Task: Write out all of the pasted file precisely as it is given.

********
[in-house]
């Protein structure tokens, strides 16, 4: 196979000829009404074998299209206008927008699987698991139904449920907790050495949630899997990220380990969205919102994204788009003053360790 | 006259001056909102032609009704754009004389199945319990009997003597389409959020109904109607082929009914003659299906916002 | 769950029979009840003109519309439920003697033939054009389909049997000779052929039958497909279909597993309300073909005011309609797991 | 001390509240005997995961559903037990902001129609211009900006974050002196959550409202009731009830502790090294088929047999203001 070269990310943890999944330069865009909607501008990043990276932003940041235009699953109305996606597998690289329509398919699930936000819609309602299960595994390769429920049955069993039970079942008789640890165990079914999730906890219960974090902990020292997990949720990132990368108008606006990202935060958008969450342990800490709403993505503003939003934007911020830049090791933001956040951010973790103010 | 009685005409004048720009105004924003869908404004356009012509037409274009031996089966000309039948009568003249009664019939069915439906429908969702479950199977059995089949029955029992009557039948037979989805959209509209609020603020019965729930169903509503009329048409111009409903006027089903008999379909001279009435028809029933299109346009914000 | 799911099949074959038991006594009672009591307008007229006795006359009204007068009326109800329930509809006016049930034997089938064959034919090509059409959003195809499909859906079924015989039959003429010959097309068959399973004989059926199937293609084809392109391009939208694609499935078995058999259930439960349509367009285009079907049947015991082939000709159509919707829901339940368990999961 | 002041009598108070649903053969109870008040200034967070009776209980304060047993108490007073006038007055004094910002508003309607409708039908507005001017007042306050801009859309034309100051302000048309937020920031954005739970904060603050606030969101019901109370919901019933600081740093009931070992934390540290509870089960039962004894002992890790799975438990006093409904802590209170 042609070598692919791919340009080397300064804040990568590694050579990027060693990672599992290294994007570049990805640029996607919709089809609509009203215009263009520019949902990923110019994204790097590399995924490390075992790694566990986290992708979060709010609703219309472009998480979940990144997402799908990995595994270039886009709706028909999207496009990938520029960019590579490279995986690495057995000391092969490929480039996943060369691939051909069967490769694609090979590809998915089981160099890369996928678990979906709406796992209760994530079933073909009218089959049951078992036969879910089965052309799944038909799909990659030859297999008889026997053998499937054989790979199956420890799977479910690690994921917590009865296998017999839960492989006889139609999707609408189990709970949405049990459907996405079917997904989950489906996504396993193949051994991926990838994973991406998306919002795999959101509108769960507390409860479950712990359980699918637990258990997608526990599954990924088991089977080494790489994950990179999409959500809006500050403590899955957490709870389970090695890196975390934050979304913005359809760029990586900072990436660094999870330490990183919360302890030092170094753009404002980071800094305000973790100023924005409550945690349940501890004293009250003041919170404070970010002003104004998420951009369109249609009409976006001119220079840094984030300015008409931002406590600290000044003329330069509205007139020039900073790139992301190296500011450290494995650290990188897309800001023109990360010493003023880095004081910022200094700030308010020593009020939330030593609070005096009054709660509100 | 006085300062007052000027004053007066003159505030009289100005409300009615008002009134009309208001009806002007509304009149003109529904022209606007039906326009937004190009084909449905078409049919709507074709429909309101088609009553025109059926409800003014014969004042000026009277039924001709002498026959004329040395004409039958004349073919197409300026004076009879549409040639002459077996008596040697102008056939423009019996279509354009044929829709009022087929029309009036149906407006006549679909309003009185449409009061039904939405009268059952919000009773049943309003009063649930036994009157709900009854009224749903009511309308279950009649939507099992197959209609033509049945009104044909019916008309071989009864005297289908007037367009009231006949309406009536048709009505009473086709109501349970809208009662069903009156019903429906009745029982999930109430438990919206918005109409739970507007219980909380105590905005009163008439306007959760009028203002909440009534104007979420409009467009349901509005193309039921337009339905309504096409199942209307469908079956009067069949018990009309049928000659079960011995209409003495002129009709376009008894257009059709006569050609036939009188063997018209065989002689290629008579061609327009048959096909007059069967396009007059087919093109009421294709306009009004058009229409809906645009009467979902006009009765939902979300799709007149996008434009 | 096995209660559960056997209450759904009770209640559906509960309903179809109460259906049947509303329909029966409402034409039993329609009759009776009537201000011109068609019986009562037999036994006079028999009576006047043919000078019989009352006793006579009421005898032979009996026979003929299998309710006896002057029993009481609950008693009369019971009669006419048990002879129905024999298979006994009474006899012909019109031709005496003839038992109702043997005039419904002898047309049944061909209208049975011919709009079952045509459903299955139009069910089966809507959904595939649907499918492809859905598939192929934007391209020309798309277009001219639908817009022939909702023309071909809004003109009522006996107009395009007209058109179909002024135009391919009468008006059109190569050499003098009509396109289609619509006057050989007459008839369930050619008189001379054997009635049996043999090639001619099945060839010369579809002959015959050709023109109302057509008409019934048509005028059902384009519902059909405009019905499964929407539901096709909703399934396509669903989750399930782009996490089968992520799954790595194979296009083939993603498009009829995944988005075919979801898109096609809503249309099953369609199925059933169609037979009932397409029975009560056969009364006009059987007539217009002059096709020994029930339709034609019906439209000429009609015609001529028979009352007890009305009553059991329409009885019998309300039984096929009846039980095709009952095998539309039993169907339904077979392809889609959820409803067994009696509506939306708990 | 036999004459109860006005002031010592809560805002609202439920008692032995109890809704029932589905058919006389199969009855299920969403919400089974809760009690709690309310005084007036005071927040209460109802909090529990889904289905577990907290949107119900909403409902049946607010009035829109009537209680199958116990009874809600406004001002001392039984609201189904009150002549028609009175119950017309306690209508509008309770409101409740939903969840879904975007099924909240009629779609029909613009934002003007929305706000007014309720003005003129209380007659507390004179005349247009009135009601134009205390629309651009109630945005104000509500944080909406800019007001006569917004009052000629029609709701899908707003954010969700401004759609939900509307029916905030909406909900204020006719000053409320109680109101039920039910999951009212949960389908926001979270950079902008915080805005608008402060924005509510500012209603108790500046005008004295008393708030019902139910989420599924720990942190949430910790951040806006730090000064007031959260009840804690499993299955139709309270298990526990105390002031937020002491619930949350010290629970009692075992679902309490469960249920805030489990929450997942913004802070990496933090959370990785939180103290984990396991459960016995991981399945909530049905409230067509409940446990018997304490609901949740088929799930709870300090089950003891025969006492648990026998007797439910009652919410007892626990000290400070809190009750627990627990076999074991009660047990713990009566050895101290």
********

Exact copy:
[in-house]
């Protein structure tokens, strides 16, 4: 196979000829009404074998299209206008927008699987698991139904449920907790050495949630899997990220380990969205919102994204788009003053360790 | 006259001056909102032609009704754009004389199945319990009997003597389409959020109904109607082929009914003659299906916002 | 769950029979009840003109519309439920003697033939054009389909049997000779052929039958497909279909597993309300073909005011309609797991 | 001390509240005997995961559903037990902001129609211009900006974050002196959550409202009731009830502790090294088929047999203001 070269990310943890999944330069865009909607501008990043990276932003940041235009699953109305996606597998690289329509398919699930936000819609309602299960595994390769429920049955069993039970079942008789640890165990079914999730906890219960974090902990020292997990949720990132990368108008606006990202935060958008969450342990800490709403993505503003939003934007911020830049090791933001956040951010973790103010 | 009685005409004048720009105004924003869908404004356009012509037409274009031996089966000309039948009568003249009664019939069915439906429908969702479950199977059995089949029955029992009557039948037979989805959209509209609020603020019965729930169903509503009329048409111009409903006027089903008999379909001279009435028809029933299109346009914000 | 799911099949074959038991006594009672009591307008007229006795006359009204007068009326109800329930509809006016049930034997089938064959034919090509059409959003195809499909859906079924015989039959003429010959097309068959399973004989059926199937293609084809392109391009939208694609499935078995058999259930439960349509367009285009079907049947015991082939000709159509919707829901339940368990999961 | 002041009598108070649903053969109870008040200034967070009776209980304060047993108490007073006038007055004094910002508003309607409708039908507005001017007042306050801009859309034309100051302000048309937020920031954005739970904060603050606030969101019901109370919901019933600081740093009931070992934390540290509870089960039962004894002992890790799975438990006093409904802590209170 042609070598692919791919340009080397300064804040990568590694050579990027060693990672599992290294994007570049990805640029996607919709089809609509009203215009263009520019949902990923110019994204790097590399995924490390075992790694566990986290992708979060709010609703219309472009998480979940990144997402799908990995595994270039886009709706028909999207496009990938520029960019590579490279995986690495057995000391092969490929480039996943060369691939051909069967490769694609090979590809998915089981160099890369996928678990979906709406796992209760994530079933073909009218089959049951078992036969879910089965052309799944038909799909990659030859297999008889026997053998499937054989790979199956420890799977479910690690994921917590009865296998017999839960492989006889139609999707609408189990709970949405049990459907996405079917997904989950489906996504396993193949051994991926990838994973991406998306919002795999959101509108769960507390409860479950712990359980699918637990258990997608526990599954990924088991089977080494790489994950990179999409959500809006500050403590899955957490709870389970090695890196975390934050979304913005359809760029990586900072990436660094999870330490990183919360302890030092170094753009404002980071800094305000973790100023924005409550945690349940501890004293009250003041919170404070970010002003104004998420951009369109249609009409976006001119220079840094984030300015008409931002406590600290000044003329330069509205007139020039900073790139992301190296500011450290494995650290990188897309800001023109990360010493003023880095004081910022200094700030308010020593009020939330030593609070005096009054709660509100 | 006085300062007052000027004053007066003159505030009289100005409300009615008002009134009309208001009806002007509304009149003109529904022209606007039906326009937004190009084909449905078409049919709507074709429909309101088609009553025109059926409800003014014969004042000026009277039924001709002498026959004329040395004409039958004349073919197409300026004076009879549409040639002459077996008596040697102008056939423009019996279509354009044929829709009022087929029309009036149906407006006549679909309003009185449409009061039904939405009268059952919000009773049943309003009063649930036994009157709900009854009224749903009511309308279950009649939507099992197959209609033509049945009104044909019916008309071989009864005297289908007037367009009231006949309406009536048709009505009473086709109501349970809208009662069903009156019903429906009745029982999930109430438990919206918005109409739970507007219980909380105590905005009163008439306007959760009028203002909440009534104007979420409009467009349901509005193309039921337009339905309504096409199942209307469908079956009067069949018990009309049928000659079960011995209409003495002129009709376009008894257009059709006569050609036939009188063997018209065989002689290629008579061609327009048959096909007059069967396009007059087919093109009421294709306009009004058009229409809906645009009467979902006009009765939902979300799709007149996008434009 | 096995209660559960056997209450759904009770209640559906509960309903179809109460259906049947509303329909029966409402034409039993329609009759009776009537201000011109068609019986009562037999036994006079028999009576006047043919000078019989009352006793006579009421005898032979009996026979003929299998309710006896002057029993009481609950008693009369019971009669006419048990002879129905024999298979006994009474006899012909019109031709005496003839038992109702043997005039419904002898047309049944061909209208049975011919709009079952045509459903299955139009069910089966809507959904595939649907499918492809859905598939192929934007391209020309798309277009001219639908817009022939909702023309071909809004003109009522006996107009395009007209058109179909002024135009391919009468008006059109190569050499003098009509396109289609619509006057050989007459008839369930050619008189001379054997009635049996043999090639001619099945060839010369579809002959015959050709023109109302057509008409019934048509005028059902384009519902059909405009019905499964929407539901096709909703399934396509669903989750399930782009996490089968992520799954790595194979296009083939993603498009009829995944988005075919979801898109096609809503249309099953369609199925059933169609037979009932397409029975009560056969009364006009059987007539217009002059096709020994029930339709034609019906439209000429009609015609001529028979009352007890009305009553059991329409009885019998309300039984096929009846039980095709009952095998539309039993169907339904077979392809889609959820409803067994009696509506939306708990 | 036999004459109860006005002031010592809560805002609202439920008692032995109890809704029932589905058919006389199969009855299920969403919400089974809760009690709690309310005084007036005071927040209460109802909090529990889904289905577990907290949107119900909403409902049946607010009035829109009537209680199958116990009874809600406004001002001392039984609201189904009150002549028609009175119950017309306690209508509008309770409101409740939903969840879904975007099924909240009629779609029909613009934002003007929305706000007014309720003005003129209380007659507390004179005349247009009135009601134009205390629309651009109630945005104000509500944080909406800019007001006569917004009052000629029609709701899908707003954010969700401004759609939900509307029916905030909406909900204020006719000053409320109680109101039920039910999951009212949960389908926001979270950079902008915080805005608008402060924005509510500012209603108790500046005008004295008393708030019902139910989420599924720990942190949430910790951040806006730090000064007031959260009840804690499993299955139709309270298990526990105390002031937020002491619930949350010290629970009692075992679902309490469960249920805030489990929450997942913004802070990496933090959370990785939180103290984990396991459960016995991981399945909530049905409230067509409940446990018997304490609901949740088929799930709870300090089950003891025969006492648990026998007797439910009652919410007892626990000290400070809190009750627990627990076999074991009660047990713990009566050895101290």